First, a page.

14 MARCH 1958, Page 22

Naval Occasions

Victory at Sea, 1939-1945. By Lieutenant-Corn- mander P. K. Kemp. (Muller, 30s.) 'hilts btiok.covers in one volume the whole story of the war at sea during the Second World War. The official. Cabinet Office history in three volumes; by Captain S. W. Roskill, the first two vol- umes of which have already been published, gives a more detailed account of naval operations; Com- mander Kemp is content to provide a broad and comprehensive picture of events and strategy, pausing only now and again to describe important episodes more fully. It is a timely publication, for at a moment when all connected with defence are ,(or should be) thinking deeply about the future, Commander Kemp again stresses the lasting in- fluence of sea power in the life of an island nation. In the nuclear age, this is a fact of life tempting to forget.

Perhaps the most valuable parts of this book are those which deal with the aftermath of the First World War, and the halting first steps which Britain took in the Thirties along the road of rearmament. In 1934, for example, some increase in defence expenditure was clearly inevitable; the extra bill was to be no more than £144 million. Typical Treasury inverted-Micawberisna—wait- ing patiently for something to turn down— quickly forced the Government to look for means of reducing even this comparatively modest sum. To their credit the Cabinet did not approve a pro- posal to limit expansion to the RAF alone; it had been argued, speciously enough no doubt, that the main danger to this country would lie in bombardment from the air. Nevertheless, they were not prepared to put the case of rearmament squarely to the electorate, and the expenditure recommended was reduced by a third.

More serious even than their action in thus arbitrarily cutting this modest first programme was the Cabinet's decision to throw overboard the considered plans of the Chiefs of Staff for a

co-ordinated strengthening of the three Services together. Instead rearmament in the air got the main part of the money, and from that moment dated an unbalance in the country's defensive strength that was to cost us dear from 1940 to 192. It is a controversy frighteningly pertinent today, when you reflect that the cost of Britain's corn" bution to the 'great deterrent' seems likely to rise each year and so absorb an ever greater per' centage of the Defence Budget. We might do well to study the lessons of history, clearly expounded here by Commander Kemp and echoed recently in Professor Kennan's admirable Reith lectures.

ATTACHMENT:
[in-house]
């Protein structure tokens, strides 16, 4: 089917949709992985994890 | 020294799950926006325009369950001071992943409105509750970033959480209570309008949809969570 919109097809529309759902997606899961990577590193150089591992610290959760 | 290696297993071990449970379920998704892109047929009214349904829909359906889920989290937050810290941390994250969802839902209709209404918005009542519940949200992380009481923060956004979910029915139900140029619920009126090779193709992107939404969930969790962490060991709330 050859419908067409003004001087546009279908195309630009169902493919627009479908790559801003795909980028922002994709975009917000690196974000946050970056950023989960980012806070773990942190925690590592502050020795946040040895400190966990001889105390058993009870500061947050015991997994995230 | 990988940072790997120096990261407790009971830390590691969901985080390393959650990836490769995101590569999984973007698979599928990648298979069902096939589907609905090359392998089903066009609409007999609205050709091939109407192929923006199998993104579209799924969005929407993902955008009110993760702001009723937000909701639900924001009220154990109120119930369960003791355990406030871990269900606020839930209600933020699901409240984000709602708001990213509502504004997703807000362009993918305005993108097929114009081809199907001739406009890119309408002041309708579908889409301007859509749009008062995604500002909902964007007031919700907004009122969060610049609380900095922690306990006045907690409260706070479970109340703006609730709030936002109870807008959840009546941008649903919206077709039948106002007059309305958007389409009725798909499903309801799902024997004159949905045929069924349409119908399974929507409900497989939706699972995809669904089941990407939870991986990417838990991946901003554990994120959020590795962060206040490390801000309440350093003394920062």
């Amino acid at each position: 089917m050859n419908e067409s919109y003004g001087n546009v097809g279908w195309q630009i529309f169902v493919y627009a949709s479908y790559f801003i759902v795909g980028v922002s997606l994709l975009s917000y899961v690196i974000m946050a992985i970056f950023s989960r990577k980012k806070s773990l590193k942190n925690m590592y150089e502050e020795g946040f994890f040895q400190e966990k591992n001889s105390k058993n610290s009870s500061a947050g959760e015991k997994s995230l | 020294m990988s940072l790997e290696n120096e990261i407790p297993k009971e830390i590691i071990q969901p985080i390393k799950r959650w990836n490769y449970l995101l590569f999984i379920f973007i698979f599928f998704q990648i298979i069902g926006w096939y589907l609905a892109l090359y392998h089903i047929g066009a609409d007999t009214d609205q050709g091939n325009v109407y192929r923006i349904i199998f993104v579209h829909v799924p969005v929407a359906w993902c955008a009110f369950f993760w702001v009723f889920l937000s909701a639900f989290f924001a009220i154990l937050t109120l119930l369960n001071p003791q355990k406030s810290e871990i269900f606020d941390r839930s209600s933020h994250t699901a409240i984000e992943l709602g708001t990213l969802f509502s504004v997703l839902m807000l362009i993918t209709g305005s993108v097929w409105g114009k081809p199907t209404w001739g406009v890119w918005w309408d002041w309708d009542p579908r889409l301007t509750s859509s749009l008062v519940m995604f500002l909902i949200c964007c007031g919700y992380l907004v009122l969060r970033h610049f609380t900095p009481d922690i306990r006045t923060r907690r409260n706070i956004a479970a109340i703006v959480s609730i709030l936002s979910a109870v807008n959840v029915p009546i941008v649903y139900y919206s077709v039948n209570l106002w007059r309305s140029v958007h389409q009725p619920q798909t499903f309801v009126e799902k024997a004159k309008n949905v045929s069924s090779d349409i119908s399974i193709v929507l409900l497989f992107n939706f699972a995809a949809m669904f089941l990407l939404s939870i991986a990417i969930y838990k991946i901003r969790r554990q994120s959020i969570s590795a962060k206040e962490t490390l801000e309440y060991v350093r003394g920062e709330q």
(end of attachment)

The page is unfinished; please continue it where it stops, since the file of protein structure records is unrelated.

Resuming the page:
By far the greater part of the book, however, deals with events at sea as they occurred. The author tells his story plainly and well. I found his analysis of the tactical methods used in the Battle of the Atlantic particularly striking. It is curious that the 'attacking' policy, as exemplified by bombing attacks on U-boat bases, offensive air patrols over U-boat transit areas and by 'hunter killer' groups roaming the main trade routes in search of U-boats, should, on the whole, have been a failure. It generally proved best to con- centrate all available resources, both in air and in naval forces, above and around the convoys. The Naval Staff, and their opposite numbers in Coastal Command, were creditably quick to learn. 'The principal role of aircraft in the war at sea, recommended a committee set up in' May, 1941, to study the air aspect of the battle of the Atlantic, 'should be offensive, to seek out and destroy the U-boats wherever they are to be found rather than to wait for them to come to us.' By early 1942, however, the Naval Staff, reviewing British experience in the matter for the Americans, stressed the comparative failure of hunting forc es and the supreme value of aircraft in close convoy protection. The battle was too taut and urgent for theory; empiricism was the answer.